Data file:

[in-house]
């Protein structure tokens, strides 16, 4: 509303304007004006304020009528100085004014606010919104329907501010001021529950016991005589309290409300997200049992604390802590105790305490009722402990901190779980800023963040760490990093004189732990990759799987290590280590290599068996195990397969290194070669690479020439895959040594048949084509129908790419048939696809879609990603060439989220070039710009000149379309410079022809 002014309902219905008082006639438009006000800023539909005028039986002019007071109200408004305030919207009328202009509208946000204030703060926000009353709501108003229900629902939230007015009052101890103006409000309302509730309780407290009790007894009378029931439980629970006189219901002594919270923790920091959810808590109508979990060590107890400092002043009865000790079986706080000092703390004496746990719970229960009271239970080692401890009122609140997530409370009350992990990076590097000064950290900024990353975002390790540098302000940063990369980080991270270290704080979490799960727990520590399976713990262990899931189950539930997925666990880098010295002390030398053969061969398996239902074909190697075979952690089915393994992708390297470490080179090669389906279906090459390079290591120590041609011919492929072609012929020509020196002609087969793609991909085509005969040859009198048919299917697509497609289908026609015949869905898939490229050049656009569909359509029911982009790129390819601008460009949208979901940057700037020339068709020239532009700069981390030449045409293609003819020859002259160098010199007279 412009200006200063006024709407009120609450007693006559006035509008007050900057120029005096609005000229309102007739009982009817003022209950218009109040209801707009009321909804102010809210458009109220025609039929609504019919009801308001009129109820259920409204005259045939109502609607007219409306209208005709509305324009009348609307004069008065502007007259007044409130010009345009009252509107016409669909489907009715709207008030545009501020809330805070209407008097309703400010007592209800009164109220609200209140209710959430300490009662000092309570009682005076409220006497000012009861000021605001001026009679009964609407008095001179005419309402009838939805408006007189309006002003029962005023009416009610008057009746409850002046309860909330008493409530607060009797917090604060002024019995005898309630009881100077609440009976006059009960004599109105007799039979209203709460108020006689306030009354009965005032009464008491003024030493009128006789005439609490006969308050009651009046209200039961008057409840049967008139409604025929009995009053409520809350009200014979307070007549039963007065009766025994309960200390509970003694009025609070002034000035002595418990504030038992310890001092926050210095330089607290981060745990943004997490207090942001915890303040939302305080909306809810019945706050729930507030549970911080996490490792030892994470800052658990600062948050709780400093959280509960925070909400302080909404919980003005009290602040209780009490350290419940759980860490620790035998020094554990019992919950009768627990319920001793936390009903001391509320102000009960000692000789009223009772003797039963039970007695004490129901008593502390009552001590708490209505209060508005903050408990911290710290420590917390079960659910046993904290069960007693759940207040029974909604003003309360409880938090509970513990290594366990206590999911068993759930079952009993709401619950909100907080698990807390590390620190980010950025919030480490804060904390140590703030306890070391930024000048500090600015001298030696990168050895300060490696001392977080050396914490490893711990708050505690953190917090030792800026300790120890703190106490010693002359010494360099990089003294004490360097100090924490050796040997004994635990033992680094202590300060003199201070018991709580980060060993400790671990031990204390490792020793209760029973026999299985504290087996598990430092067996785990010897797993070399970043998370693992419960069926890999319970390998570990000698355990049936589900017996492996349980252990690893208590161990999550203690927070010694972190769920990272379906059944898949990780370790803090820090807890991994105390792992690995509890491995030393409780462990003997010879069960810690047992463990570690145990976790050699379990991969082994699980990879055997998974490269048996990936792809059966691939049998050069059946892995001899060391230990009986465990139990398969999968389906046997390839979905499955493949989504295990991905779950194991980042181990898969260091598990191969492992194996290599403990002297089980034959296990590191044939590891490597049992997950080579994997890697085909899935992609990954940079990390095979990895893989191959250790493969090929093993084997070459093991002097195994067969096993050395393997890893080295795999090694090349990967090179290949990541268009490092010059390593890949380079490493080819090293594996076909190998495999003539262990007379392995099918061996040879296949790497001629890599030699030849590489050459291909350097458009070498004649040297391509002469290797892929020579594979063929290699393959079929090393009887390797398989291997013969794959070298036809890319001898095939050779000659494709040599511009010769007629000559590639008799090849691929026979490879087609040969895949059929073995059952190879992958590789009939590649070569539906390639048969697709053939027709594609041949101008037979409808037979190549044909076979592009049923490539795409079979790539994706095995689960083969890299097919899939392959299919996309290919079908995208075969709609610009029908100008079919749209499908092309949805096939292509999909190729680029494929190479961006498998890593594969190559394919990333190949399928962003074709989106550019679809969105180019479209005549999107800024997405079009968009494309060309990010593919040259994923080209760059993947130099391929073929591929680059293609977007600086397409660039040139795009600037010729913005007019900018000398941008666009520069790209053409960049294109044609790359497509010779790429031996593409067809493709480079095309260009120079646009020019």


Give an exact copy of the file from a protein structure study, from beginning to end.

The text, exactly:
[in-house]
């Protein structure tokens, strides 16, 4: 509303304007004006304020009528100085004014606010919104329907501010001021529950016991005589309290409300997200049992604390802590105790305490009722402990901190779980800023963040760490990093004189732990990759799987290590280590290599068996195990397969290194070669690479020439895959040594048949084509129908790419048939696809879609990603060439989220070039710009000149379309410079022809 002014309902219905008082006639438009006000800023539909005028039986002019007071109200408004305030919207009328202009509208946000204030703060926000009353709501108003229900629902939230007015009052101890103006409000309302509730309780407290009790007894009378029931439980629970006189219901002594919270923790920091959810808590109508979990060590107890400092002043009865000790079986706080000092703390004496746990719970229960009271239970080692401890009122609140997530409370009350992990990076590097000064950290900024990353975002390790540098302000940063990369980080991270270290704080979490799960727990520590399976713990262990899931189950539930997925666990880098010295002390030398053969061969398996239902074909190697075979952690089915393994992708390297470490080179090669389906279906090459390079290591120590041609011919492929072609012929020509020196002609087969793609991909085509005969040859009198048919299917697509497609289908026609015949869905898939490229050049656009569909359509029911982009790129390819601008460009949208979901940057700037020339068709020239532009700069981390030449045409293609003819020859002259160098010199007279 412009200006200063006024709407009120609450007693006559006035509008007050900057120029005096609005000229309102007739009982009817003022209950218009109040209801707009009321909804102010809210458009109220025609039929609504019919009801308001009129109820259920409204005259045939109502609607007219409306209208005709509305324009009348609307004069008065502007007259007044409130010009345009009252509107016409669909489907009715709207008030545009501020809330805070209407008097309703400010007592209800009164109220609200209140209710959430300490009662000092309570009682005076409220006497000012009861000021605001001026009679009964609407008095001179005419309402009838939805408006007189309006002003029962005023009416009610008057009746409850002046309860909330008493409530607060009797917090604060002024019995005898309630009881100077609440009976006059009960004599109105007799039979209203709460108020006689306030009354009965005032009464008491003024030493009128006789005439609490006969308050009651009046209200039961008057409840049967008139409604025929009995009053409520809350009200014979307070007549039963007065009766025994309960200390509970003694009025609070002034000035002595418990504030038992310890001092926050210095330089607290981060745990943004997490207090942001915890303040939302305080909306809810019945706050729930507030549970911080996490490792030892994470800052658990600062948050709780400093959280509960925070909400302080909404919980003005009290602040209780009490350290419940759980860490620790035998020094554990019992919950009768627990319920001793936390009903001391509320102000009960000692000789009223009772003797039963039970007695004490129901008593502390009552001590708490209505209060508005903050408990911290710290420590917390079960659910046993904290069960007693759940207040029974909604003003309360409880938090509970513990290594366990206590999911068993759930079952009993709401619950909100907080698990807390590390620190980010950025919030480490804060904390140590703030306890070391930024000048500090600015001298030696990168050895300060490696001392977080050396914490490893711990708050505690953190917090030792800026300790120890703190106490010693002359010494360099990089003294004490360097100090924490050796040997004994635990033992680094202590300060003199201070018991709580980060060993400790671990031990204390490792020793209760029973026999299985504290087996598990430092067996785990010897797993070399970043998370693992419960069926890999319970390998570990000698355990049936589900017996492996349980252990690893208590161990999550203690927070010694972190769920990272379906059944898949990780370790803090820090807890991994105390792992690995509890491995030393409780462990003997010879069960810690047992463990570690145990976790050699379990991969082994699980990879055997998974490269048996990936792809059966691939049998050069059946892995001899060391230990009986465990139990398969999968389906046997390839979905499955493949989504295990991905779950194991980042181990898969260091598990191969492992194996290599403990002297089980034959296990590191044939590891490597049992997950080579994997890697085909899935992609990954940079990390095979990895893989191959250790493969090929093993084997070459093991002097195994067969096993050395393997890893080295795999090694090349990967090179290949990541268009490092010059390593890949380079490493080819090293594996076909190998495999003539262990007379392995099918061996040879296949790497001629890599030699030849590489050459291909350097458009070498004649040297391509002469290797892929020579594979063929290699393959079929090393009887390797398989291997013969794959070298036809890319001898095939050779000659494709040599511009010769007629000559590639008799090849691929026979490879087609040969895949059929073995059952190879992958590789009939590649070569539906390639048969697709053939027709594609041949101008037979409808037979190549044909076979592009049923490539795409079979790539994706095995689960083969890299097919899939392959299919996309290919079908995208075969709609610009029908100008079919749209499908092309949805096939292509999909190729680029494929190479961006498998890593594969190559394919990333190949399928962003074709989106550019679809969105180019479209005549999107800024997405079009968009494309060309990010593919040259994923080209760059993947130099391929073929591929680059293609977007600086397409660039040139795009600037010729913005007019900018000398941008666009520069790209053409960049294109044609790359497509010779790429031996593409067809493709480079095309260009120079646009020019």